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Overall, this was an excellent experience. Never in a million years did we expect to be cruising again so soon after our recent (January 2004) cruise to Tahiti. It seems impossible to believe that the experience on RSSC Paul Gauguin was surpassed by this one on the RSSC Mariner. We were very fortunate to have made life long friends aboard the Paul Gauguin last year and planned this cruise to the Panama Canal with those new friends. When they called us only months after returning from Tahiti to tell us about the "2 for 1" deal to Panama, we just couldn't say no. Given this most recent experience, we're dedicated cruisers (specifically, on RSSC) for life! In fact, we already began the process of booking our next cruise while on board the Mariner (more on that below). While the differences from our Tahiti cruise were many (location, length of time, size of ship, traveling companions, etc.), the similarities fell in the most important areas: Service, Service, Service!! We had an ongoing "contest" while on board the Mariner to see if there was anything the staff and/or crew would say "no" to. We found it, but only on the very last night (more below). The cabins were perfect in size and location (center/rear of the 7th deck on the Port side). Housekeeping missed a few steps, but were easily forgiven as they routinely took the time to "design" my PJ's into fun shapes every evening during turn down. The spacious bathroom, walk-in closet, balcony and "living area" were the perfect home away from home. More than once, we had all 6 of us in each of the cabins for drinks (brought our own blender and mixers!) and it was cozy, but comfortable. The most anticipated part of many cruises is probably the food. In this regard, we were not disappointed. In fact we found a Bread & Butter Pudding dessert to die for and figured out a way to make a standing order for it every night. The dining staff were among the warmest and most accommodating of any on the ship. They made it a point to get to know us and treated us with affection throughout our voyage. I'd skip the "fancy" restaurant (Signatures) next time only because it seemed a bit pretentious and wasn't the best food on board. However, we made it a point to visit each of the other restaurants regularly (including the Pool Bar & Grill). One of the few areas that fell clearly below the quality of that on the Paul Gauguin (IMHO) was the entertainment. There were a variety of entertainers, but none that held a candle to Sally on the PG. Fortunately, we spent most of our later evenings eating, drinking, gambling and sleeping! And, while the "formal" entertainment wasn't my favorite part of the cruise, we did enjoy several rounds of "Tea Time Trivia" in the Horizon Lounge. We were fortunate to have outstanding weather throughout our trip and enjoyed several exciting adventures while visiting various ports. Part of our group braved the "zip line" experience in Costa Rica and couldn't say enough good things about it. We all got dusty and dirty (in the most fun possible way) while riding ATV's in Huatulco, Mexico (lovely little town). The group discovered a new low in personal hygiene while riding the "Shot Over" boat in Acapulco. Even with the nasty smell, it was an experience not to be missed. And, best of all, was the ultimate experience of transiting through the Panama Canal. I'm not a "techie" or a history buff (my husband is both); however, this was an amazing experience. We were up at 4AM (not a common practice for us!) to begin the process of entering the Canal and stayed up far past dark to experience the passage through the Pacific locks. By far, this was the best part of the cruise experience. We became very fond of the sea days as they allowed us to take advantage of many "miscellaneous" amenities. For example, the ship has a wonderful little library containing a wide variety of books, video tapes, games and several computers with access to the internet (very slow and very expensive - but, it was nice to have access). There were also several guest speakers throughout the trip. One, in particular, (a cultural anthropologist) spoke at length on the history and current workings of the Canal. It was the perfect accompaniment to the transit experience. There were also (somewhat current) movies available in the cabins every day as well as a Bridge Tour and Galley Tour. While we are eager to sail again with RSSC, there was one small challenge in making this happen. When sailing on the Paul Gauguin, we were offered a "Pre-booking Discount Offer" whereby, for a small fixed amount per person ($200, I believe), we were able to lock in a 5% discount on a future RSSC cruise (to be used within 18 months). Unfortunately, this same offer was no longer available to us during our cruise on the Mariner. Apparently, it's necessary to "fake" book a cruise and later transfer the deposit onto the cruise you really want to take once you figure out what that is. As a business person, I see this as a ridiculous waste of time and resources. As a traveler, it is no less frustrating. The Cruise Consultant encouraged us to voice our concerns to the CEO (mconroy@rssc.com) and, of course, we will. One last tidbit covering an item mentioned above in regards to finding the "breaking point" of the staff/crew: On our last night in San Diego, the group decided to stay up late (we weren't scheduled to sail until 11PM) and hang out in the hot tub. As we hadn't used this facility until then, it came as a surprise to us that it "closed" at 10:00PM. While we were (very politely) asked to wrap it up, the gentlemen responsible for staying up to perform clean up duties was kind enough to grant us a 15 minute reprieve. The follow-on experience to this one was dragging our wet and robed (RSSC robes!) bodies up to the Observation Lounge where we attempted to order drinks (technically, only my husband was gutsy/foolish enough to enter in this state!). He was (again, very politely) escorted back out on to the deck where the bartender did, indeed, take our drink orders and deliver them back to us where we enjoyed them while sailing out of the San Diego harbor. I think that any one would agree we thoroughly stretched the reasonable bounds of excellent service!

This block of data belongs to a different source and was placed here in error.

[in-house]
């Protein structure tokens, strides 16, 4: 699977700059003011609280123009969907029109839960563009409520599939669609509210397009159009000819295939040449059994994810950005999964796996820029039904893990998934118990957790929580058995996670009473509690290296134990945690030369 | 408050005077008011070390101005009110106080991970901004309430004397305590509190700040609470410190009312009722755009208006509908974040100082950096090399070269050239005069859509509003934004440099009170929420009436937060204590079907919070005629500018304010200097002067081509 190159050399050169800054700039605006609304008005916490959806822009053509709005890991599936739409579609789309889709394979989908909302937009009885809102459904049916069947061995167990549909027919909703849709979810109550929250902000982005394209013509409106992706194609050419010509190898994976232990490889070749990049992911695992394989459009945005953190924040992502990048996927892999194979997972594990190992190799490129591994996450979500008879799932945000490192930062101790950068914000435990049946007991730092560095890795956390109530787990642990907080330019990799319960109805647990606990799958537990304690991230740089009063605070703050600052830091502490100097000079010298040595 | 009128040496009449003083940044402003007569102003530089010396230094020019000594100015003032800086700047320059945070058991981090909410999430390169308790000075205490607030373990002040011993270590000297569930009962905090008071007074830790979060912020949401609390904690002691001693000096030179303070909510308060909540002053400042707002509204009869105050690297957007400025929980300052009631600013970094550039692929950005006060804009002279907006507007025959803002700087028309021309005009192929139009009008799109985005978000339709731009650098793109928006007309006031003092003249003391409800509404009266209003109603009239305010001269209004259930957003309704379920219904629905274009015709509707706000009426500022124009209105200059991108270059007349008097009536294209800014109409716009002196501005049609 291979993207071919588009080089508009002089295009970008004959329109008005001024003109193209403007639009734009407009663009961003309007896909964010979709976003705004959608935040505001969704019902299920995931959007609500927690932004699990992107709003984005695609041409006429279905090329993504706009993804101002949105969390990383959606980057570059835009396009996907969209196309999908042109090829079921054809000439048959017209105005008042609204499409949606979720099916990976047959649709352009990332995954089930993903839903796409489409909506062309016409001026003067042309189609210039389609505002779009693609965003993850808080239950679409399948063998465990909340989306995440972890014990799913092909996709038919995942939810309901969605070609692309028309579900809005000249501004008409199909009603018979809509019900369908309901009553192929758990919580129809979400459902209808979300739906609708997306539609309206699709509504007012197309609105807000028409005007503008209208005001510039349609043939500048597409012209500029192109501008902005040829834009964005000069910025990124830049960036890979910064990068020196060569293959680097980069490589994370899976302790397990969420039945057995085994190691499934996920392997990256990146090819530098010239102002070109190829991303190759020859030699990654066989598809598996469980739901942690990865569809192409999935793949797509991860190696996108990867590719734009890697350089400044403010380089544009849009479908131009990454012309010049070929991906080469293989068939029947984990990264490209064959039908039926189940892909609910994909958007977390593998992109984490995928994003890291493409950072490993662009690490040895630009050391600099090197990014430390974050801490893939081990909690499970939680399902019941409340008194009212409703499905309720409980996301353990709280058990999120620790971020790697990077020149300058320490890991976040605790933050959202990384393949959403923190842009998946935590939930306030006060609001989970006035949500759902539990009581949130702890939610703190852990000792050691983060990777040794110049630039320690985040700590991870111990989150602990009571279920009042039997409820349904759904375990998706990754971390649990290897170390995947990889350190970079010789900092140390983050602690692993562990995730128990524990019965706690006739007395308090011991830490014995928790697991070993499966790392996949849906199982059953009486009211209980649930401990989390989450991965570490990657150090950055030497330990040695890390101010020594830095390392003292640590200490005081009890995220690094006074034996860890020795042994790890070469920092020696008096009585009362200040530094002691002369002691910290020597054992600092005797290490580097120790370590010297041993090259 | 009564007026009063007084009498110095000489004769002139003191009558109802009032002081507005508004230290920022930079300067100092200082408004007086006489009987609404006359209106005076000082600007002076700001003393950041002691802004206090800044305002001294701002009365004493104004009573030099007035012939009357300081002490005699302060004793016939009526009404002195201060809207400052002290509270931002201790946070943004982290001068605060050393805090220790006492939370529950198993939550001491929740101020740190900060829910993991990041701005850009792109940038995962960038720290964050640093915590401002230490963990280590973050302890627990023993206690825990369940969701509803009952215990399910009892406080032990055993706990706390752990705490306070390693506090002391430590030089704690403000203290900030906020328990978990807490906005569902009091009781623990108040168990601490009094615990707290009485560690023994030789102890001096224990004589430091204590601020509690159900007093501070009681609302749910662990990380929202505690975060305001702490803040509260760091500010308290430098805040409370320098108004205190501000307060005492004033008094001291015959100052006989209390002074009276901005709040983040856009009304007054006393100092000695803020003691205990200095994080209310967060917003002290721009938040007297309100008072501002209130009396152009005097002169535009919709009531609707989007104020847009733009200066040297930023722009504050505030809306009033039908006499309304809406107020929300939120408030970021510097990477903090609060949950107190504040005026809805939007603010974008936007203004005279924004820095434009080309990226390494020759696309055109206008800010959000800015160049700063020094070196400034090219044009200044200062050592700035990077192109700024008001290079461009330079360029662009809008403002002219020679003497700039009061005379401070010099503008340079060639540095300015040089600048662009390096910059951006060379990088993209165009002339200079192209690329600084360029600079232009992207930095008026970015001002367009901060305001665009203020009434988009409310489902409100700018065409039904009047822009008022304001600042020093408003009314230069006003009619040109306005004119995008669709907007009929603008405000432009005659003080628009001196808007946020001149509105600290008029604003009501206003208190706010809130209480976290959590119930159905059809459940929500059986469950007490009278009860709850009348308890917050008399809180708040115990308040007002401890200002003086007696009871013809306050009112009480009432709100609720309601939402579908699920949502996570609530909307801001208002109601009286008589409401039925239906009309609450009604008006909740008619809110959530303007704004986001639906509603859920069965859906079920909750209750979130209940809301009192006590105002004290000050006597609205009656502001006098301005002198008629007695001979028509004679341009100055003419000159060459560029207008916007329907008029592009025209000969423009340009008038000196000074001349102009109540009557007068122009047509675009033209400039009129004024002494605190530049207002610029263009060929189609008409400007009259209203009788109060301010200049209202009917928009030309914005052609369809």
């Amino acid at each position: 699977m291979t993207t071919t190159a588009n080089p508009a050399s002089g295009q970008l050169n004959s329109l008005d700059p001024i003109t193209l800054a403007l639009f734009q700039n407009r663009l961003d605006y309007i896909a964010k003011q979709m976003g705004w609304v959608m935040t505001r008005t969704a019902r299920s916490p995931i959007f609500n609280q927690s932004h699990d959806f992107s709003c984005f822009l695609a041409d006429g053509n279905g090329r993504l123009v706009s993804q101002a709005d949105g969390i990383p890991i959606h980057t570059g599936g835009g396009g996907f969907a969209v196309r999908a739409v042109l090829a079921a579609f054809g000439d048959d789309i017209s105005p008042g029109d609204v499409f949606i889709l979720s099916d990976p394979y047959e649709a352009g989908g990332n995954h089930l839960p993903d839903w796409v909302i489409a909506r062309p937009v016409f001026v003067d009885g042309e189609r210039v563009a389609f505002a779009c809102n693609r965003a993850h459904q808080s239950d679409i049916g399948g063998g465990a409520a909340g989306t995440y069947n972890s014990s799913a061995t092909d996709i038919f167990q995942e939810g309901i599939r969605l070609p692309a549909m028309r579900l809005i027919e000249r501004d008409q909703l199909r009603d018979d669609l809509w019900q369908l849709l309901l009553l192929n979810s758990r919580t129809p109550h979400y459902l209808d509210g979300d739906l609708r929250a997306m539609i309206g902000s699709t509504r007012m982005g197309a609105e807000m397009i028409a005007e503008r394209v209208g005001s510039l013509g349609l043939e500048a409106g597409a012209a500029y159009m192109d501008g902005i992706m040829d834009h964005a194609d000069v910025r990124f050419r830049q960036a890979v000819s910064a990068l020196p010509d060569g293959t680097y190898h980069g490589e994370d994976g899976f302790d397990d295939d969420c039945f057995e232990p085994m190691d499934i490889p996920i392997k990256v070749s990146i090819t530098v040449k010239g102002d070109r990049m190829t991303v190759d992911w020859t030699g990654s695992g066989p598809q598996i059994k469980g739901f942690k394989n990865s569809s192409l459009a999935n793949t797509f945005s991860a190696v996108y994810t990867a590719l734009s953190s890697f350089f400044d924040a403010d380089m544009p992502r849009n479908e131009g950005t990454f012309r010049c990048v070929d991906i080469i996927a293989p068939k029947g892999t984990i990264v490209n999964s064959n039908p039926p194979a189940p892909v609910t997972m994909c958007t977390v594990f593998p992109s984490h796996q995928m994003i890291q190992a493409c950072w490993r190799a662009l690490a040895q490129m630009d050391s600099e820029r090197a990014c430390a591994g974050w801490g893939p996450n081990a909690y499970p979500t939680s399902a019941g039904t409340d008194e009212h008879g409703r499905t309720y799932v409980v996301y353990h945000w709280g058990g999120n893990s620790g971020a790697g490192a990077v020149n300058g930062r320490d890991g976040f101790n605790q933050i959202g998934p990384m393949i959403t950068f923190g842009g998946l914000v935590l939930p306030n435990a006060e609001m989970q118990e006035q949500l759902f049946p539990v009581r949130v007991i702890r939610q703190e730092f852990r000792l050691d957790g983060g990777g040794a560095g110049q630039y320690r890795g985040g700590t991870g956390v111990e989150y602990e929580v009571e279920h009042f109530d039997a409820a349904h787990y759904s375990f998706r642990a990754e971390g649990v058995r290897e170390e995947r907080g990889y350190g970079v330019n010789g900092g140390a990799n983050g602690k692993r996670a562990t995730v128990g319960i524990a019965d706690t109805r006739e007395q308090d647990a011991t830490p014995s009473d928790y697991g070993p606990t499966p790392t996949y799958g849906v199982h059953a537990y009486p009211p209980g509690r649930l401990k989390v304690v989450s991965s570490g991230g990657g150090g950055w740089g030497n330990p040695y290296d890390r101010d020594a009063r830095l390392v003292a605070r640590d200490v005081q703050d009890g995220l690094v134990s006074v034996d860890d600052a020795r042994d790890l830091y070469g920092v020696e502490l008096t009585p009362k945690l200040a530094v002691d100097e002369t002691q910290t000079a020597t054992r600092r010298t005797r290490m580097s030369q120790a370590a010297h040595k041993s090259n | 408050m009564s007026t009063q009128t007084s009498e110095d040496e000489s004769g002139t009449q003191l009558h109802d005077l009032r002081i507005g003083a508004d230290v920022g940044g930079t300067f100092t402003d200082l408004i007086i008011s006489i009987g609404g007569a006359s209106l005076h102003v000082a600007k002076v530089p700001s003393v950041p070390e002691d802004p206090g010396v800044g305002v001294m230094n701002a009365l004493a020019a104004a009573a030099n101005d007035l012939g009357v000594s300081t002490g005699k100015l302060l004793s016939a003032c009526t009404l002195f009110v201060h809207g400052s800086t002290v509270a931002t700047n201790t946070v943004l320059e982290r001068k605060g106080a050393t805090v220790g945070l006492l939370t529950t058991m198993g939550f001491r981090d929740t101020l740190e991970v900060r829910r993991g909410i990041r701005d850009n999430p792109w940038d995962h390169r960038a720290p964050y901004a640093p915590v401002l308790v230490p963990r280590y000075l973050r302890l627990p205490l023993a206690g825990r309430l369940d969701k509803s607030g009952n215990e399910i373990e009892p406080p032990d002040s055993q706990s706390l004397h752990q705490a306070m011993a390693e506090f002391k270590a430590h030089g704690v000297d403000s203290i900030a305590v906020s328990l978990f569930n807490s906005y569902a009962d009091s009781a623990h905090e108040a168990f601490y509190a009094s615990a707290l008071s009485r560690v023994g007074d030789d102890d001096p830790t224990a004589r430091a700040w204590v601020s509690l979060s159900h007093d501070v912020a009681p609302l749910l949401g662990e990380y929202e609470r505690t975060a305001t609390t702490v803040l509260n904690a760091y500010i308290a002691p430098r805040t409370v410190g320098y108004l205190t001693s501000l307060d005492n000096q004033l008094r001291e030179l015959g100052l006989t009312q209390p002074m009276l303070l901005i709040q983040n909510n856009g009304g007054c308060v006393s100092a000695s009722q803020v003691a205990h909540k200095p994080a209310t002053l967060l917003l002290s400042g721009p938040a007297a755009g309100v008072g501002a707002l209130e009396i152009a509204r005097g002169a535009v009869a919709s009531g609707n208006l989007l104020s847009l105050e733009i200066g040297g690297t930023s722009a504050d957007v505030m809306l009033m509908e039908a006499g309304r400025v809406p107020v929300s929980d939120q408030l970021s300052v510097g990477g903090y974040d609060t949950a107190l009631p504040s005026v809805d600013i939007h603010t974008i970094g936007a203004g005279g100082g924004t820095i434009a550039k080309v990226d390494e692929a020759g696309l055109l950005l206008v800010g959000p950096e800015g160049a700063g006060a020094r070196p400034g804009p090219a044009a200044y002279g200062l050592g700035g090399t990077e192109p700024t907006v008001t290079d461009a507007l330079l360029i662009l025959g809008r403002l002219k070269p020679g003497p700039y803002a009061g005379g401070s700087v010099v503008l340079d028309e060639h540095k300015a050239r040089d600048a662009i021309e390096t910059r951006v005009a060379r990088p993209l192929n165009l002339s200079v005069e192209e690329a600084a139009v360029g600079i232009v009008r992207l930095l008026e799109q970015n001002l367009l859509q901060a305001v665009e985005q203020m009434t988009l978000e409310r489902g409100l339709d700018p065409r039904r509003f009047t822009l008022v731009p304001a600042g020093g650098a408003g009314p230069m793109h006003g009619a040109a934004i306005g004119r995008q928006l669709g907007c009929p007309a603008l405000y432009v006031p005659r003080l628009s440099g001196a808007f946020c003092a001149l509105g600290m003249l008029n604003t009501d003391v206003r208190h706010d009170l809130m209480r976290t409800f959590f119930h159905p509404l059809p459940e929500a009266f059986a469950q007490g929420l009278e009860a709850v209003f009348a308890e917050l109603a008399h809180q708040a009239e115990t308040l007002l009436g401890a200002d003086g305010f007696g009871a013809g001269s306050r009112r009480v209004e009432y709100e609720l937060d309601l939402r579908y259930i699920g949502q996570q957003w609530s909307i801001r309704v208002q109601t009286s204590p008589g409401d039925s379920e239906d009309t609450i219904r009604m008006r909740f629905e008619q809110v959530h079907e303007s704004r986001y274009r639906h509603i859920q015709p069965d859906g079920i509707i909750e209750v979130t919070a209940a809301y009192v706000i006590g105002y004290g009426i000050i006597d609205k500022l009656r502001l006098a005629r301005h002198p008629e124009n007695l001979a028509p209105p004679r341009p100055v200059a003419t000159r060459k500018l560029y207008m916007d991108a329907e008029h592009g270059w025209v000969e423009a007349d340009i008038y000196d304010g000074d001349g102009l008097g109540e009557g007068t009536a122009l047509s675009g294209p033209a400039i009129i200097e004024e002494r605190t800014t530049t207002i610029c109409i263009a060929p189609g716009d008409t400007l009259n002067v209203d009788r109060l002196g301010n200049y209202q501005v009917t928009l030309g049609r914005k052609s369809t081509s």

Seven Seas Mariner - Pacific Coastal